Chris Pizzello, Invision
FILE – In this Sept. 20, 2015 file photo, creator-showrunners David Benioff, left, and D.B. Weiss accept the award for outstanding writing for a drama series for “Game Of Thrones” at the 67th Primetime Emmy Awards in Los Angeles. HBO’s announcement, Wednesday, July 19, 2017, that Benioff and Weiss will follow “Game of Thrones” with an HBO series in which slavery remains legal in the modern-day South drew fire on social media from those who fear that a pair of white producers are unfit to tell that story and that telling it will glorify racism. The series, “Confederate,” will take place in an alternate timeline where the southern states have successfully seceded from the Union and formed a nation in which legalized slavery has evolved into a modern institution. (Photo by Chris Pizzello/Invision/AP, File)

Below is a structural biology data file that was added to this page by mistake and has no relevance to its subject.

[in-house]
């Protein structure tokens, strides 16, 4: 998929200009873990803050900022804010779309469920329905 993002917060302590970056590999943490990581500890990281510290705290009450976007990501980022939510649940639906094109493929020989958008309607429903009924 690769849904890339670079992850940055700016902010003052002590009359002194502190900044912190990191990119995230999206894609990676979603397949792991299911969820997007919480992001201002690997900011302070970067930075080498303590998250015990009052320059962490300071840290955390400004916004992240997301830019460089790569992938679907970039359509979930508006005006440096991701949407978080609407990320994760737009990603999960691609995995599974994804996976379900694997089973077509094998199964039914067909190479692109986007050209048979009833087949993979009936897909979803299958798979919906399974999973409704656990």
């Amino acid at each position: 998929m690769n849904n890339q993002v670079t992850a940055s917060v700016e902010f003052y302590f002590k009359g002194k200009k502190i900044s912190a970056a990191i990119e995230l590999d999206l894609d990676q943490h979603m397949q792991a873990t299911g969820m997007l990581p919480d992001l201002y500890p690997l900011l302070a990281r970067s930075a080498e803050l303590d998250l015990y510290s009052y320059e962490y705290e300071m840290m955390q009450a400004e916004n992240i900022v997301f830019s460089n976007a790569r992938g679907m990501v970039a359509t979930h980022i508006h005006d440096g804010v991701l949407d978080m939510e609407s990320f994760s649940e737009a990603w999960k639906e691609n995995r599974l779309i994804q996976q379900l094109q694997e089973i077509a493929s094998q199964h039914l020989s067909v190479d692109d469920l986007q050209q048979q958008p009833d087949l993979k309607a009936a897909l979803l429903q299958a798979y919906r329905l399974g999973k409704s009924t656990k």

Two HBO television programs sucked up social media’s attention Sunday night.
One, as conventional wisdom of modern pop culture would suggest, was the hit show “Game of Thrones.”
The other show has yet to broadcast a single episode, but it’s already drawn fire from critics and civil rights activists alike.
That show is “Confederate,” and it comes from the creators of “Game of Thrones,” David Benioff and D.B. Weiss. The show will likely air after “Thrones” wraps up, which will be in 2018 or 2019, depending on scheduling.
But “Confederate” hasn’t drawn positive reviews mostly because of its premise. In this fictional alternate reality, “the Southern states have successfully seceded from the Union,” creating a place where slavery is still legal and has become an institution of the modern…